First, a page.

Google Inc. (GOOG) cut the minimum amount it would seek to charge competitors to show their links in its latest offer to settle a European Union antitrust probe, according to an EU official.
While the minimum reserve price to bid for links to appear as an answer to specialized search queries would go down to 3 euro cents ($0.04) per click from 10 euro cents or less, users would have the option to hide alternative search sites, said the official, who isn’t authorized to be cited by name, in line with EU policy.
The change adds to Google’s earlier offer under which the pricing process would only apply to search queries that trigger specialized advertising services like Google Shopping. Competitors of Google, the world’s largest search engine, got details of the company’s revised proposal today.
The latest round of commitments may allow EU regulators to end a three-year probe into how Google promotes its specialist search services, such as Google News and Google Finance, copies competitors’ travel and restaurant reviews, and has agreements with websites and software developers that stifle competition in the advertising industry. A group representing Microsoft Corp. (MSFT), Expedia Inc. and Nokia Oyj said the offer still isn’t enough and should be made public.
“The commission sent 125 copies of the proposal to organisations, along with a group of questions -- and the requirement that we all keep everything confidential,” Thomas Vinje, a Brussels-based lawyer for FairSearch Europe, said in a statement. “Daylight will prove Google’s point if it is right.”
Following the bidding process, three rival links would appear without the user having to scroll down, the EU official said.
“Unfortunately, our competitors seem less interested in resolving things than in entangling us in a never-ending dispute,” Al Verney, a Brussels-based spokesman for Google, said in a statement.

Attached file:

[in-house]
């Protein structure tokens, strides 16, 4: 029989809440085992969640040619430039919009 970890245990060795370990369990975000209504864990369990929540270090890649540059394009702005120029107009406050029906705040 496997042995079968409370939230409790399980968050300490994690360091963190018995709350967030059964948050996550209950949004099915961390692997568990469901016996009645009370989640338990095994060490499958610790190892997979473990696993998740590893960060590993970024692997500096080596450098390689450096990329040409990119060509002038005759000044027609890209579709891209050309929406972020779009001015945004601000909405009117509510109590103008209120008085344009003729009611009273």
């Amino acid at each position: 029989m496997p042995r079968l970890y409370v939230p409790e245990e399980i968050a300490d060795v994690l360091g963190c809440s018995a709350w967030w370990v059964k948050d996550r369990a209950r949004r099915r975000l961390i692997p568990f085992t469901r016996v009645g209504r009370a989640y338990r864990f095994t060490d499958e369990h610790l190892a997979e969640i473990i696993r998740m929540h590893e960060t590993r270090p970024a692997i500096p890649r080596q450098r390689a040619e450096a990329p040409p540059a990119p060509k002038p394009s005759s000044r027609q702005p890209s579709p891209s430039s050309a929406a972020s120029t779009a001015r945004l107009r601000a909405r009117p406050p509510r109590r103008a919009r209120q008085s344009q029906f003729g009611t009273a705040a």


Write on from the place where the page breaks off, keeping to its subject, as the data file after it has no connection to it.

The EU sent the latest version of the Google offer to all companies and groups that responded to the previous commitments earlier this year. They all have four weeks to reply.
Michael Weber, director of hot-map.com, said it’s “astonishing that many of the issues that deal with mapping aren’t even touched upon” in the 96-page document he received from EU regulators.
“If Google offers its aggrieved small rivals to bid against each other and pay per-click for slightly enhanced so-called rival ‘links’ beneath Google Maps’ billboards, Google will cash in on its antitrust settlement,” Weber said in an e-mail. “I don’t see how that is possibly going to restore competition.”
Almunia has said positive feedback would allow him to make the new offer legally binding for five years. He said this month that he’d sought the improvements after “very negative” responses from rivals to an offer Google made earlier this year.
Google’s offer covers the European mobile and desktop versions of its search web page and won’t affect its Google.com which targets a U.S. audience.
A settlement won’t involve a separate complaint into Google’s Android operating system.
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